Ageism interacts with other forms of discrimination in the context of care of older persons
The United Nations Programme on ageing is coming back on the discussions held at the recent U.N. expert group meeting on “Care and Older Persons: links to decent work, migration and gender” that touched upon the impact of ageism on the experience of workers providing care to older people.
Experts addressed how care work is undervalued generally, and particularly when it concerns older persons, both because such work is typically considered “women’s work” and because of the additional effects of ageism. Moreover, paid care work is increasingly undertaken by female migrant workers, who further experience discrimination on the basis of their migrant status.
Discrimination and gaps in decent work experienced by paid care providers not only harm workers but also impact the quality of care that older persons receive. Ensuring quality care for all older persons is central to the achievement of Sustainable Development Goal (SDG) 3, to “ensure healthy lives and promote well-being for all at all ages.” At the same time, SDG 8 envisions decent work for all and SDG 5 calls for recognizing and valuing women’s unpaid care and domestic work. Taken together, these objectives recognize that quality long-term care services and decent care jobs benefit older persons, women’s empowerment, employment growth and other development aims.
Long-term (as well as palliative) care also comprised one of the focus areas of the 9th session of the U.N. General Assembly’s Open-ended Working Group on Ageing, held in July 2018. The meeting addressed multiple challenges to ensuring long-term care for all older persons, including service availability, quality and coordination, and respect for older persons’ choice of and control over services. The European Union’s Pillar of Social Rights has as a principle the right to affordable and quality long-term care services, and the Inter-American Convention on Protecting the Human Rights of Older Persons refers specifically to long-term care. However, the Chair of the Open-ended Working Group on Ageing, in his summary of the 9th session, stated:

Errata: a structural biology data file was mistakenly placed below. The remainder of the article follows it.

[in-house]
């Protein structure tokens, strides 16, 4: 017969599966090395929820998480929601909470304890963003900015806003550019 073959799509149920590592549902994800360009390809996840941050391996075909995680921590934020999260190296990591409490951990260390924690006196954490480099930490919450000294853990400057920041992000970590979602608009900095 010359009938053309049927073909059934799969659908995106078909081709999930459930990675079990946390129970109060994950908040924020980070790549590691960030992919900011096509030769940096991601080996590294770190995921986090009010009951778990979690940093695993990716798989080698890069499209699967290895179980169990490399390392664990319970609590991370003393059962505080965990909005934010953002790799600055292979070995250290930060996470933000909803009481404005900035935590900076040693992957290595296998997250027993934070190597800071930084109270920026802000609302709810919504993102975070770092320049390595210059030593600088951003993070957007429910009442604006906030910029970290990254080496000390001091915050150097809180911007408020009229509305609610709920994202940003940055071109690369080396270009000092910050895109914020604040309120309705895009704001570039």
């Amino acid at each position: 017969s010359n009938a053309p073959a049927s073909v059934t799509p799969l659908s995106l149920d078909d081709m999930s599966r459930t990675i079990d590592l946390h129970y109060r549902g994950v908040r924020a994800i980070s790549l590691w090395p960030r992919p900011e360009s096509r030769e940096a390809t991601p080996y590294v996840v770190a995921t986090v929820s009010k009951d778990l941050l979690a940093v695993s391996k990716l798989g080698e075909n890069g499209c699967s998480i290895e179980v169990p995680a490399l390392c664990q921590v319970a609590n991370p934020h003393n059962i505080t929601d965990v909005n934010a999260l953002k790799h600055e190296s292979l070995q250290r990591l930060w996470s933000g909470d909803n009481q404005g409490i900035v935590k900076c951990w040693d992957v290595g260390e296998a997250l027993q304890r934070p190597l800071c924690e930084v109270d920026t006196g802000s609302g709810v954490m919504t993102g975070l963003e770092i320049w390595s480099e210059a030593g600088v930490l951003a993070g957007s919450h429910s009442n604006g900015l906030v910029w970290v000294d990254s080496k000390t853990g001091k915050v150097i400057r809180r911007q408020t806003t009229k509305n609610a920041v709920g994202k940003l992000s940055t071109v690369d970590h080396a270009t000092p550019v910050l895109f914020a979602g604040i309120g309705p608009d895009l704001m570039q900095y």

“It was stressed that there was a great need to include the right to long-term and palliative care in a legally binding universal instrument, setting forth clearly the obligation of States to respect and protect that right in their policies and to guarantee the justiciability of the human rights of older persons.”
For more information about how these issues are debated and address at the United Nations Secretariat, please see:
The U.N. Programme on ageing is situated in the U.N.’s Department of Economic and Social Affairs, and its primary focus is on facilitating and promoting the Madrid International Plan of Action on Ageing. For more information, please visit: https://www.un.org/development/desa/ageing/